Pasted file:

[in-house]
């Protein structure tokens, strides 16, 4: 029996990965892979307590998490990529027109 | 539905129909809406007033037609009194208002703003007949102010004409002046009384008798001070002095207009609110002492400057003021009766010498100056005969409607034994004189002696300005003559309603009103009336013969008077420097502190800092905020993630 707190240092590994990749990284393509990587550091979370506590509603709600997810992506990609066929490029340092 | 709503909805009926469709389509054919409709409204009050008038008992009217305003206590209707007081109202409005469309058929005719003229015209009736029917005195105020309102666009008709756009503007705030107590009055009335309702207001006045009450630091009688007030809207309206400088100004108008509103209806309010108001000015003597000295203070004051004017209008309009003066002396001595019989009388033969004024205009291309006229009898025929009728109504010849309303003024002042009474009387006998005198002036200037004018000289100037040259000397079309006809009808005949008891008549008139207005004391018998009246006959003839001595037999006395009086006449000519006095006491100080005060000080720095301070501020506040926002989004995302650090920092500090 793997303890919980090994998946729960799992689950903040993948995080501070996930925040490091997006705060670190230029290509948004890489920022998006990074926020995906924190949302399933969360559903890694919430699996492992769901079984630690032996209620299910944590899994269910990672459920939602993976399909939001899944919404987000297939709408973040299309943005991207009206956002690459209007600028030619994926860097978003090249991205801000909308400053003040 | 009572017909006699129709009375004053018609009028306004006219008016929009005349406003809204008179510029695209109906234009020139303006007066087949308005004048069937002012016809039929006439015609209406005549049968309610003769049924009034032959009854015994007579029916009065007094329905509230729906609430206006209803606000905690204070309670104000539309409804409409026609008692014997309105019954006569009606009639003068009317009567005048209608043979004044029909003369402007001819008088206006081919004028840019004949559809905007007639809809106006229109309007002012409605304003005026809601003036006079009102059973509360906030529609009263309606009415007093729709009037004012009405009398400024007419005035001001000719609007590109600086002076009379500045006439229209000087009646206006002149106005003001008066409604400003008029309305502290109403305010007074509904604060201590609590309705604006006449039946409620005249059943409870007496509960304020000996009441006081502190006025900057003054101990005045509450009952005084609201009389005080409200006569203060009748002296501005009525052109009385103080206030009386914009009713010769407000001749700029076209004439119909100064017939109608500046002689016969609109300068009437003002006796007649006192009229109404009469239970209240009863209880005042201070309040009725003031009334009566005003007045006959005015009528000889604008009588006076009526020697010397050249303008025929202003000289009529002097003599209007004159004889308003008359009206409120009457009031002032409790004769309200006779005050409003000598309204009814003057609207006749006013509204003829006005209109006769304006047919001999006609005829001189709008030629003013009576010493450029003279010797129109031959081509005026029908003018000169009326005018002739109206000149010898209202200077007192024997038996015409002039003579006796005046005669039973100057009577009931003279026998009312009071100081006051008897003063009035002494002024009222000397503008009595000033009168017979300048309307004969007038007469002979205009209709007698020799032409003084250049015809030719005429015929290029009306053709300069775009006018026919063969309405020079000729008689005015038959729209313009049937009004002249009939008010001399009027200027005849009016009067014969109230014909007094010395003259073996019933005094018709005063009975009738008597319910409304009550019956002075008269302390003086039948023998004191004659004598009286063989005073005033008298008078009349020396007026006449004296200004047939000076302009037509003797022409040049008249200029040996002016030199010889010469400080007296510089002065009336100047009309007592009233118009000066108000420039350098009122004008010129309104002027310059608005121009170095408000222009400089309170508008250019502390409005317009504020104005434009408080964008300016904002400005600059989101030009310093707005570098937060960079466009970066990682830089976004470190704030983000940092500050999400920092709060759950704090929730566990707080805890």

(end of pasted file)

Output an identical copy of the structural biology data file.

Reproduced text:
[in-house]
């Protein structure tokens, strides 16, 4: 029996990965892979307590998490990529027109 | 539905129909809406007033037609009194208002703003007949102010004409002046009384008798001070002095207009609110002492400057003021009766010498100056005969409607034994004189002696300005003559309603009103009336013969008077420097502190800092905020993630 707190240092590994990749990284393509990587550091979370506590509603709600997810992506990609066929490029340092 | 709503909805009926469709389509054919409709409204009050008038008992009217305003206590209707007081109202409005469309058929005719003229015209009736029917005195105020309102666009008709756009503007705030107590009055009335309702207001006045009450630091009688007030809207309206400088100004108008509103209806309010108001000015003597000295203070004051004017209008309009003066002396001595019989009388033969004024205009291309006229009898025929009728109504010849309303003024002042009474009387006998005198002036200037004018000289100037040259000397079309006809009808005949008891008549008139207005004391018998009246006959003839001595037999006395009086006449000519006095006491100080005060000080720095301070501020506040926002989004995302650090920092500090 793997303890919980090994998946729960799992689950903040993948995080501070996930925040490091997006705060670190230029290509948004890489920022998006990074926020995906924190949302399933969360559903890694919430699996492992769901079984630690032996209620299910944590899994269910990672459920939602993976399909939001899944919404987000297939709408973040299309943005991207009206956002690459209007600028030619994926860097978003090249991205801000909308400053003040 | 009572017909006699129709009375004053018609009028306004006219008016929009005349406003809204008179510029695209109906234009020139303006007066087949308005004048069937002012016809039929006439015609209406005549049968309610003769049924009034032959009854015994007579029916009065007094329905509230729906609430206006209803606000905690204070309670104000539309409804409409026609008692014997309105019954006569009606009639003068009317009567005048209608043979004044029909003369402007001819008088206006081919004028840019004949559809905007007639809809106006229109309007002012409605304003005026809601003036006079009102059973509360906030529609009263309606009415007093729709009037004012009405009398400024007419005035001001000719609007590109600086002076009379500045006439229209000087009646206006002149106005003001008066409604400003008029309305502290109403305010007074509904604060201590609590309705604006006449039946409620005249059943409870007496509960304020000996009441006081502190006025900057003054101990005045509450009952005084609201009389005080409200006569203060009748002296501005009525052109009385103080206030009386914009009713010769407000001749700029076209004439119909100064017939109608500046002689016969609109300068009437003002006796007649006192009229109404009469239970209240009863209880005042201070309040009725003031009334009566005003007045006959005015009528000889604008009588006076009526020697010397050249303008025929202003000289009529002097003599209007004159004889308003008359009206409120009457009031002032409790004769309200006779005050409003000598309204009814003057609207006749006013509204003829006005209109006769304006047919001999006609005829001189709008030629003013009576010493450029003279010797129109031959081509005026029908003018000169009326005018002739109206000149010898209202200077007192024997038996015409002039003579006796005046005669039973100057009577009931003279026998009312009071100081006051008897003063009035002494002024009222000397503008009595000033009168017979300048309307004969007038007469002979205009209709007698020799032409003084250049015809030719005429015929290029009306053709300069775009006018026919063969309405020079000729008689005015038959729209313009049937009004002249009939008010001399009027200027005849009016009067014969109230014909007094010395003259073996019933005094018709005063009975009738008597319910409304009550019956002075008269302390003086039948023998004191004659004598009286063989005073005033008298008078009349020396007026006449004296200004047939000076302009037509003797022409040049008249200029040996002016030199010889010469400080007296510089002065009336100047009309007592009233118009000066108000420039350098009122004008010129309104002027310059608005121009170095408000222009400089309170508008250019502390409005317009504020104005434009408080964008300016904002400005600059989101030009310093707005570098937060960079466009970066990682830089976004470190704030983000940092500050999400920092709060759950704090929730566990707080805890």